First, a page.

A torrent of deal-making among gold producers that’s pushed M&A in the sector to an eight-year high is seen spilling over into the wider mining industry — if there’s a rally in global growth.
Pending and completed gold acquisitions have reached about $33 billion so far in 2019, the highest since 2011, according to data complied by Bloomberg. That’s as deals among all mining companies have declined about 29% from last year to $60 billion, the data show.
A revival in the economic outlook, with higher interest rates and inflation, would prompt other metals producers to rethink their current strategy of cutting debt and lifting shareholder returns — and focus again on pursuing growth, according to Christopher LaFemina, a New York-based analyst at Jefferies LLC.
“Until now, the market has rewarded companies for austerity” amid a chase for yield, LaFemina said in a phone interview. “We will see a significant acceleration of M&A activity when global growth recovers.”
In recent times, the biggest miners, including Rio Tinto Group and BHP Group, have made only some small investments in undeveloped projects and authorized new spending on expansions at existing operations.
Larger-scale M&A could be an option for Rio next year, UBS Group AG analysts, including Glyn Lawcock, said in a report this month. “Will 2020 see the shackles come off? Growth in the portfolio is limited,” they said.
Rio has a “watching brief for attractive M&A opportunities,” though intends to remain “absolutely disciplined,” Chief Executive Officer Jean-Sebastien Jacques told investors at an October seminar. The company has said its ventures team is evaluating opportunities in battery materials, including in nickel. There would be “plenty of logic” for Rio in adding copper producer First Quantum Minerals Ltd., according to Barclays Plc.
BHP is also seeking to add oil, copper and nickel, and could consider deals that offer an early entry into high-quality resource bases, particularly before the value of a project is fully understood, Chief Financial Officer Peter Beaven said in May.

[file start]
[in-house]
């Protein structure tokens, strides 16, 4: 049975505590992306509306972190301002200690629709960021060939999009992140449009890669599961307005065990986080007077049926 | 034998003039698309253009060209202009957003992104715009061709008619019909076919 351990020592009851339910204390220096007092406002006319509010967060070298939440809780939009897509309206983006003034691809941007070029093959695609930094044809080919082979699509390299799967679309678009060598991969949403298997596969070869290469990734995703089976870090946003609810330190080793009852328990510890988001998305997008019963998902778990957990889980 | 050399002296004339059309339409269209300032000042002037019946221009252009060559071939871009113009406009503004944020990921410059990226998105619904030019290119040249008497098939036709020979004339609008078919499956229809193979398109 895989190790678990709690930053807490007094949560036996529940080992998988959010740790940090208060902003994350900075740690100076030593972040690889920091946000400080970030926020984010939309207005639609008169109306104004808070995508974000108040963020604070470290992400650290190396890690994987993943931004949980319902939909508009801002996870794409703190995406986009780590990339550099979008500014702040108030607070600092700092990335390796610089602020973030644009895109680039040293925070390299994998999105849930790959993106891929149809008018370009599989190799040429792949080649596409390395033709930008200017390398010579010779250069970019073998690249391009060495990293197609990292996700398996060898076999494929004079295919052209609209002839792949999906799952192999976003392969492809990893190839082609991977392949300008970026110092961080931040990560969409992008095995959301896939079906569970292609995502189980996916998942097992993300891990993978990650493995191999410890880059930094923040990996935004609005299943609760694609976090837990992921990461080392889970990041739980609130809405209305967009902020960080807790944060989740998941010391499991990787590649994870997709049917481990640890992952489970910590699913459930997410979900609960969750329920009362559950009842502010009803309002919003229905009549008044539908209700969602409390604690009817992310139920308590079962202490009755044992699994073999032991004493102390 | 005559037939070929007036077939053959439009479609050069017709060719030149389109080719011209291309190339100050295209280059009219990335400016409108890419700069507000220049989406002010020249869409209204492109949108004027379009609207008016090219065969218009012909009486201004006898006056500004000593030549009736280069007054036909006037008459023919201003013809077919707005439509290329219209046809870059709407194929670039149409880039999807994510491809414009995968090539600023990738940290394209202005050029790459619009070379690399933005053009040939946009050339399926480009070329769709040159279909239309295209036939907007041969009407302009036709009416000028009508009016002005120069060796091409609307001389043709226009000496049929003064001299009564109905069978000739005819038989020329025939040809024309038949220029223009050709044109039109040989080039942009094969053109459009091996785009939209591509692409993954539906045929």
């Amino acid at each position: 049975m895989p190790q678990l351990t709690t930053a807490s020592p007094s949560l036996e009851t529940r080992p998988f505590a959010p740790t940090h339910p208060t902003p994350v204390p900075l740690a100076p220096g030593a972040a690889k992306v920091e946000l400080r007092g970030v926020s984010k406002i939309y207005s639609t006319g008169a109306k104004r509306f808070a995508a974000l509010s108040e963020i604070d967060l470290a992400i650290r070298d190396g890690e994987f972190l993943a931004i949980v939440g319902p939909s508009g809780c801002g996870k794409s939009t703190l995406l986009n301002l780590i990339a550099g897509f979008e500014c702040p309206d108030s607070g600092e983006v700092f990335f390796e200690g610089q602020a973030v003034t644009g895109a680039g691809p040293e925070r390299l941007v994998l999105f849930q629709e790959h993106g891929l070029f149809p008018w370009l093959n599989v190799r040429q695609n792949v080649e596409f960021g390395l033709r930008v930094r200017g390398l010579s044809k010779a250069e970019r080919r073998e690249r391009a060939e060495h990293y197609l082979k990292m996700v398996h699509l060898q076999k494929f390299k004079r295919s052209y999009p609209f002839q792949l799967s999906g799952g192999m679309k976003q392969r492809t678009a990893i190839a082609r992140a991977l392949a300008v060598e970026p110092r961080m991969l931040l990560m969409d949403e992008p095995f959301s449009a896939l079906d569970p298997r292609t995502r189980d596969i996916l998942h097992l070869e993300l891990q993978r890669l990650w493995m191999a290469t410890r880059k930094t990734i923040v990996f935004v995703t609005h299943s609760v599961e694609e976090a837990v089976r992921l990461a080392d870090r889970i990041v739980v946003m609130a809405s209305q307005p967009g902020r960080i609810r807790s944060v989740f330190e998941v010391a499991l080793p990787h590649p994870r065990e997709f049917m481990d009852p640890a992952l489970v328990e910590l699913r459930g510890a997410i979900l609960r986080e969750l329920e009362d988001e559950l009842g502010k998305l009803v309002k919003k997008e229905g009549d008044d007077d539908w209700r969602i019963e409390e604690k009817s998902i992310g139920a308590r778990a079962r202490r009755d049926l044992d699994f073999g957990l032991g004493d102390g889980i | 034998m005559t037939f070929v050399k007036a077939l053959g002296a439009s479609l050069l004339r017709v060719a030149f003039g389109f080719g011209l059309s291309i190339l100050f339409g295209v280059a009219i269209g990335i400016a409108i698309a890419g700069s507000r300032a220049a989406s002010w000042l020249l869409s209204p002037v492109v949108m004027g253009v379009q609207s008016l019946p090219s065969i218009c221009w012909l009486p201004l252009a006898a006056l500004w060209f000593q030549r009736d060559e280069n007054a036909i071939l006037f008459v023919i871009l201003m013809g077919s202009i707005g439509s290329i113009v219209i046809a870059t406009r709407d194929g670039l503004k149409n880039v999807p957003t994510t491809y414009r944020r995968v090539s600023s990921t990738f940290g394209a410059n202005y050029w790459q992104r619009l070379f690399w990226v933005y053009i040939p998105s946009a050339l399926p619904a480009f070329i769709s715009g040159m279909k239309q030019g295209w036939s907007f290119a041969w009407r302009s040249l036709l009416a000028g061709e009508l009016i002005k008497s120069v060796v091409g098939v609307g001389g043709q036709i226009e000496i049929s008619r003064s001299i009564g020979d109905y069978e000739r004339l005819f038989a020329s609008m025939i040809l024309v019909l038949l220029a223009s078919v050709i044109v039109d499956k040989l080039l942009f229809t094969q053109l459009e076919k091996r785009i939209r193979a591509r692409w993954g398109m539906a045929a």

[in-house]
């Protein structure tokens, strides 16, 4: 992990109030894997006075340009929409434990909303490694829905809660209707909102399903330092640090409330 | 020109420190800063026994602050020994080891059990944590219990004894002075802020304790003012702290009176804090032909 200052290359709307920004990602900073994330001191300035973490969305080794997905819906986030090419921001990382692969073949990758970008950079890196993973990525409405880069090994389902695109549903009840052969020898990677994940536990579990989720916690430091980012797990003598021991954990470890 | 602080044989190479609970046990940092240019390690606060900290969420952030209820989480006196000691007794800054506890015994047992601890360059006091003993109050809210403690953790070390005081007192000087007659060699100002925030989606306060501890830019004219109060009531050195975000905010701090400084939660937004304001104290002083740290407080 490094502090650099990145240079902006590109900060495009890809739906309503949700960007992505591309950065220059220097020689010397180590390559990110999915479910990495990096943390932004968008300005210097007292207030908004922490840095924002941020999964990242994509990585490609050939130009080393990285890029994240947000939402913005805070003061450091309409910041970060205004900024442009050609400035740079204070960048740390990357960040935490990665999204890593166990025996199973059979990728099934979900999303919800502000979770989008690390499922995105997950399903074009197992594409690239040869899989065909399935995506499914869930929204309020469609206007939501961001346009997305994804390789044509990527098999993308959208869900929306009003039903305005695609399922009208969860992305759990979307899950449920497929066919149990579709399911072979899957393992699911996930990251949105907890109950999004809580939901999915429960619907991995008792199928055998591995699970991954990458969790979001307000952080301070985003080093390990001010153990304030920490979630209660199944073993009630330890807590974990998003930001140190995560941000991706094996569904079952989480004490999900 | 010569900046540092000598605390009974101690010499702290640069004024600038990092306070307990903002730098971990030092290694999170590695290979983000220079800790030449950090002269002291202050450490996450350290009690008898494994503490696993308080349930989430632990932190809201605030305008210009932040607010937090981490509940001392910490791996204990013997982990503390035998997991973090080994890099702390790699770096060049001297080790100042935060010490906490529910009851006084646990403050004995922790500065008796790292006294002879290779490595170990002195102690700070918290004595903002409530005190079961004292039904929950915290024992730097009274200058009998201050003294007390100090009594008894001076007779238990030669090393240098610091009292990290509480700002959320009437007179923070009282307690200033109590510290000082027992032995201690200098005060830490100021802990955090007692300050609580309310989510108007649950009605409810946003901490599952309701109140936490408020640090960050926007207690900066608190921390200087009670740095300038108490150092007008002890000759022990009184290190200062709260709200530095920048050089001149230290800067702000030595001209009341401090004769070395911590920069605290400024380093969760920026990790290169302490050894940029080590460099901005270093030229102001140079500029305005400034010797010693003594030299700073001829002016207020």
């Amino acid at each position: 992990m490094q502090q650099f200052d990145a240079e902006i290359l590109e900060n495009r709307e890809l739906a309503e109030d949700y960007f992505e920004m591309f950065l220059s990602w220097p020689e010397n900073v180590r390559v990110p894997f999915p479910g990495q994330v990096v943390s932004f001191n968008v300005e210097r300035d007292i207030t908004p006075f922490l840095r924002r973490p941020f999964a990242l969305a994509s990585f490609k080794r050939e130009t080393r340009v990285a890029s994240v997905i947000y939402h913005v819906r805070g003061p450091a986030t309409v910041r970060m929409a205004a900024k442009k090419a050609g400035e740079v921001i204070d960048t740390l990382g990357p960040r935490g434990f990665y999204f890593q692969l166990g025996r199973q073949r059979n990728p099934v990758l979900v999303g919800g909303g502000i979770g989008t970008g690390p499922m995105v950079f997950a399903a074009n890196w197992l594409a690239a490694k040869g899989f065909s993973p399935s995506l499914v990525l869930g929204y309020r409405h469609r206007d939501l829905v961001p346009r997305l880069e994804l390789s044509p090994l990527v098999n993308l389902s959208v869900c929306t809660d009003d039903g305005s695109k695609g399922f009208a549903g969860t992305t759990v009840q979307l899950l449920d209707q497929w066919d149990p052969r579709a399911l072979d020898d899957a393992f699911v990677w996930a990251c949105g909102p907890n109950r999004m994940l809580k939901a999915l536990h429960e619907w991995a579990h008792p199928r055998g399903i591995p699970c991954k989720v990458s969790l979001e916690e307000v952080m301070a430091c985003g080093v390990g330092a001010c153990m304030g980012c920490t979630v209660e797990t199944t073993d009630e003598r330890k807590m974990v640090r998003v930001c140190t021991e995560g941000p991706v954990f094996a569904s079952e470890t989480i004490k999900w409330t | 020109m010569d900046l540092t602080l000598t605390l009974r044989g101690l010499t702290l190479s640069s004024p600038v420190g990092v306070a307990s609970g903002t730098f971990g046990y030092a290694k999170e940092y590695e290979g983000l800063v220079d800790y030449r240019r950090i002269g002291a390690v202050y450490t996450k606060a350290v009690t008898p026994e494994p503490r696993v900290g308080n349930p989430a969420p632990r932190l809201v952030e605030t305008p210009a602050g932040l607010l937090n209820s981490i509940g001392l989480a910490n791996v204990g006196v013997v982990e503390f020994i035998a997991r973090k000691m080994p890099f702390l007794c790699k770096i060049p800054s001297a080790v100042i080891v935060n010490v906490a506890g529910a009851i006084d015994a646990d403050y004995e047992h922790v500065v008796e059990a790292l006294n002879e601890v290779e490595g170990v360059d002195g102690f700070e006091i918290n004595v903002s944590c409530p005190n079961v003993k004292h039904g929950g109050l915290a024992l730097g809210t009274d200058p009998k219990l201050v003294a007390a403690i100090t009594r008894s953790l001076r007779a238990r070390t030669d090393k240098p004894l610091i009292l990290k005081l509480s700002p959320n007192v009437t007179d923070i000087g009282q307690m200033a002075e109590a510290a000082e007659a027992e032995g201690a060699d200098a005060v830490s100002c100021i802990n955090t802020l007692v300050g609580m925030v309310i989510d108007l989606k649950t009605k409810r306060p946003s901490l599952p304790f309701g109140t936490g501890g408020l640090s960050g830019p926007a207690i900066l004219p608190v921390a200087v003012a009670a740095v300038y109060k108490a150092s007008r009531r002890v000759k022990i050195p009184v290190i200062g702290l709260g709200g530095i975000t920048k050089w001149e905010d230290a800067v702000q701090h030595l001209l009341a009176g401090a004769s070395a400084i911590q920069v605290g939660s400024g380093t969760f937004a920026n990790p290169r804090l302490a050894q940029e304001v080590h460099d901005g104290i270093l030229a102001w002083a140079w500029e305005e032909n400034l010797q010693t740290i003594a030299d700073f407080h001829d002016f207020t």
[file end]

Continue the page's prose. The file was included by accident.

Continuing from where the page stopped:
Still, large companies and their investors continue to be chastened by past failed deals, according to Paul Mitchell, EY’s global mining and metals leader, and they remain cautious after a multi-year effort to repair balance sheets in the wake of the 2015 price collapse.
Sectors such as base metals have fewer opportunities for consolidation than precious metals, and a price downturn hasn’t yet forced companies into distress, according to David Harquail, chief executive officer at Franco-Nevada Corp., a mine streaming and royalty company.
Since January’s $10 billion gold mega-merger between then Newmont Mining Corp. and Goldcorp Inc., companies in the sector including Newcrest Mining Ltd. have added individual mines, while Kirkland Lake Gold Ltd. and Zijin Mining Group Co. acquired smaller rivals. Barrick Gold Corp. and a partner on Tuesday agreed to a $430 million deal to sell a 90% stake in a project in Senegal to with Teranga Gold Corp.
Gold’s rally means there’s been “a slightly improved environment to be able to finally do transactions,” Harquail said. There’s a prospect of further activity among gold producers into next year, with investors ready to back proposals that reduce overheads and combine assets, he said.
“I want to see smart consolidation, not the same thing that we’ve seen in the past” among gold producers, said Joe Foster, a New York-based portfolio manager at Van Eck. “There’s value to be created by consolidating some of these single-asset companies.”
(By David Stringer and Danielle Bochove)